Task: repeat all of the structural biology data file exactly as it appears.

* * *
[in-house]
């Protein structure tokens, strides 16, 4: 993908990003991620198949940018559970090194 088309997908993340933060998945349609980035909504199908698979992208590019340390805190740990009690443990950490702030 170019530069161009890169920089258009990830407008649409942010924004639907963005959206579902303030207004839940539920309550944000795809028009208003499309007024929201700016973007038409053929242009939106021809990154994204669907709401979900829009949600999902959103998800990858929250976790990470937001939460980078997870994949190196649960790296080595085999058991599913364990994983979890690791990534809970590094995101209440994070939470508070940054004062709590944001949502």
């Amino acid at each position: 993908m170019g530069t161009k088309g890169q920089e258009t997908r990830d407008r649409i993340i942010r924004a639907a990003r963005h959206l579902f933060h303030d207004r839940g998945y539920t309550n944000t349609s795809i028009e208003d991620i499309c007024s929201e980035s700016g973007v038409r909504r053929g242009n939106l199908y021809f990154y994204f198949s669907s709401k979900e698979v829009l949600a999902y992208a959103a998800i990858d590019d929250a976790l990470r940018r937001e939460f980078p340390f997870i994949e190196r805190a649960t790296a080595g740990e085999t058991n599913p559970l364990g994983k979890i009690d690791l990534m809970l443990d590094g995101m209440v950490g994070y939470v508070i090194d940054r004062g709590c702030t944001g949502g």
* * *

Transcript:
[in-house]
């Protein structure tokens, strides 16, 4: 993908990003991620198949940018559970090194 088309997908993340933060998945349609980035909504199908698979992208590019340390805190740990009690443990950490702030 170019530069161009890169920089258009990830407008649409942010924004639907963005959206579902303030207004839940539920309550944000795809028009208003499309007024929201700016973007038409053929242009939106021809990154994204669907709401979900829009949600999902959103998800990858929250976790990470937001939460980078997870994949190196649960790296080595085999058991599913364990994983979890690791990534809970590094995101209440994070939470508070940054004062709590944001949502």
């Amino acid at each position: 993908m170019g530069t161009k088309g890169q920089e258009t997908r990830d407008r649409i993340i942010r924004a639907a990003r963005h959206l579902f933060h303030d207004r839940g998945y539920t309550n944000t349609s795809i028009e208003d991620i499309c007024s929201e980035s700016g973007v038409r909504r053929g242009n939106l199908y021809f990154y994204f198949s669907s709401k979900e698979v829009l949600a999902y992208a959103a998800i990858d590019d929250a976790l990470r940018r937001e939460f980078p340390f997870i994949e190196r805190a649960t790296a080595g740990e085999t058991n599913p559970l364990g994983k979890i009690d690791l990534m809970l443990d590094g995101m209440v950490g994070y939470v508070i090194d940054r004062g709590c702030t944001g949502g």